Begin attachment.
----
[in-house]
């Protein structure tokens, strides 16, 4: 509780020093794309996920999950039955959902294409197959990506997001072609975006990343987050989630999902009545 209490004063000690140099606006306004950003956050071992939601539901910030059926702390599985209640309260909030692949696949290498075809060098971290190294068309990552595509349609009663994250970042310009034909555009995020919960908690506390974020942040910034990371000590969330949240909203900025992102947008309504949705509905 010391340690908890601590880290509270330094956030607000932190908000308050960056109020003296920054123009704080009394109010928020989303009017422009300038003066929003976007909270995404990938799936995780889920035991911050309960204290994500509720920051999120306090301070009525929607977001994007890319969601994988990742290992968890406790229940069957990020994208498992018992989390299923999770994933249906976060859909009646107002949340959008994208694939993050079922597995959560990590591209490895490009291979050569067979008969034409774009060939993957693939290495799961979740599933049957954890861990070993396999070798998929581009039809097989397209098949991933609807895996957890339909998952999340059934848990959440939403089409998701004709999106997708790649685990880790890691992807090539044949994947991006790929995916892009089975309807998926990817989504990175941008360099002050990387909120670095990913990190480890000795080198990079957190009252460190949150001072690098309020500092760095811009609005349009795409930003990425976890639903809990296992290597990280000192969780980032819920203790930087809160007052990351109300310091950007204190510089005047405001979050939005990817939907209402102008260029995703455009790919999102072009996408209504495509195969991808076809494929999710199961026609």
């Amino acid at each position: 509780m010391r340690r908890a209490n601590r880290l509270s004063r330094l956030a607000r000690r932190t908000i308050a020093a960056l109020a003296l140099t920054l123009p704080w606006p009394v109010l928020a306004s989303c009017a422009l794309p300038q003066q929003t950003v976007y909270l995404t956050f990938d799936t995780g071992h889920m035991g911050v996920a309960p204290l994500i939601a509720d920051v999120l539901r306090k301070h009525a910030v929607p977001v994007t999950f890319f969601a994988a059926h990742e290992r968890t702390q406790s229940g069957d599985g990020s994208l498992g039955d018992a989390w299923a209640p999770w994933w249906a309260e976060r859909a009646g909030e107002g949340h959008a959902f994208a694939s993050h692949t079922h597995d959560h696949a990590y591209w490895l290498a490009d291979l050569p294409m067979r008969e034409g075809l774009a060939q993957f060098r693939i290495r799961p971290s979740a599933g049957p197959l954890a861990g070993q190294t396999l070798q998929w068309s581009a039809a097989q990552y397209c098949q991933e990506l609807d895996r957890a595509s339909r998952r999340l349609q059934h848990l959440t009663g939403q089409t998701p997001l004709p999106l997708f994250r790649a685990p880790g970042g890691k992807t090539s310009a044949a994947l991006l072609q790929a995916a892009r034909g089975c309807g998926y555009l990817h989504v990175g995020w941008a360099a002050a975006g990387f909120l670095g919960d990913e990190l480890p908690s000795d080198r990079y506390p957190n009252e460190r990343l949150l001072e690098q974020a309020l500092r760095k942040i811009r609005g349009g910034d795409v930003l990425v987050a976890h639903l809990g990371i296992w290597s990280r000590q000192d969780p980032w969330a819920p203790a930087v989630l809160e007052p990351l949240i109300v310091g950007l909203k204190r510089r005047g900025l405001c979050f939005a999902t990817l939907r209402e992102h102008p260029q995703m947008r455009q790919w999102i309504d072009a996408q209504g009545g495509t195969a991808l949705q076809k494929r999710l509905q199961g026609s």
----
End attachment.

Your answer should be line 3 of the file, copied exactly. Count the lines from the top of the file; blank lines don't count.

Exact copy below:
């Amino acid at each position: 509780m010391r340690r908890a209490n601590r880290l509270s004063r330094l956030a607000r000690r932190t908000i308050a020093a960056l109020a003296l140099t920054l123009p704080w606006p009394v109010l928020a306004s989303c009017a422009l794309p300038q003066q929003t950003v976007y909270l995404t956050f990938d799936t995780g071992h889920m035991g911050v996920a309960p204290l994500i939601a509720d920051v999120l539901r306090k301070h009525a910030v929607p977001v994007t999950f890319f969601a994988a059926h990742e290992r968890t702390q406790s229940g069957d599985g990020s994208l498992g039955d018992a989390w299923a209640p999770w994933w249906a309260e976060r859909a009646g909030e107002g949340h959008a959902f994208a694939s993050h692949t079922h597995d959560h696949a990590y591209w490895l290498a490009d291979l050569p294409m067979r008969e034409g075809l774009a060939q993957f060098r693939i290495r799961p971290s979740a599933g049957p197959l954890a861990g070993q190294t396999l070798q998929w068309s581009a039809a097989q990552y397209c098949q991933e990506l609807d895996r957890a595509s339909r998952r999340l349609q059934h848990l959440t009663g939403q089409t998701p997001l004709p999106l997708f994250r790649a685990p880790g970042g890691k992807t090539s310009a044949a994947l991006l072609q790929a995916a892009r034909g089975c309807g998926y555009l990817h989504v990175g995020w941008a360099a002050a975006g990387f909120l670095g919960d990913e990190l480890p908690s000795d080198r990079y506390p957190n009252e460190r990343l949150l001072e690098q974020a309020l500092r760095k942040i811009r609005g349009g910034d795409v930003l990425v987050a976890h639903l809990g990371i296992w290597s990280r000590q000192d969780p980032w969330a819920p203790a930087v989630l809160e007052p990351l949240i109300v310091g950007l909203k204190r510089r005047g900025l405001c979050f939005a999902t990817l939907r209402e992102h102008p260029q995703m947008r455009q790919w999102i309504d072009a996408q209504g009545g495509t195969a991808l949705q076809k494929r999710l509905q199961g026609s």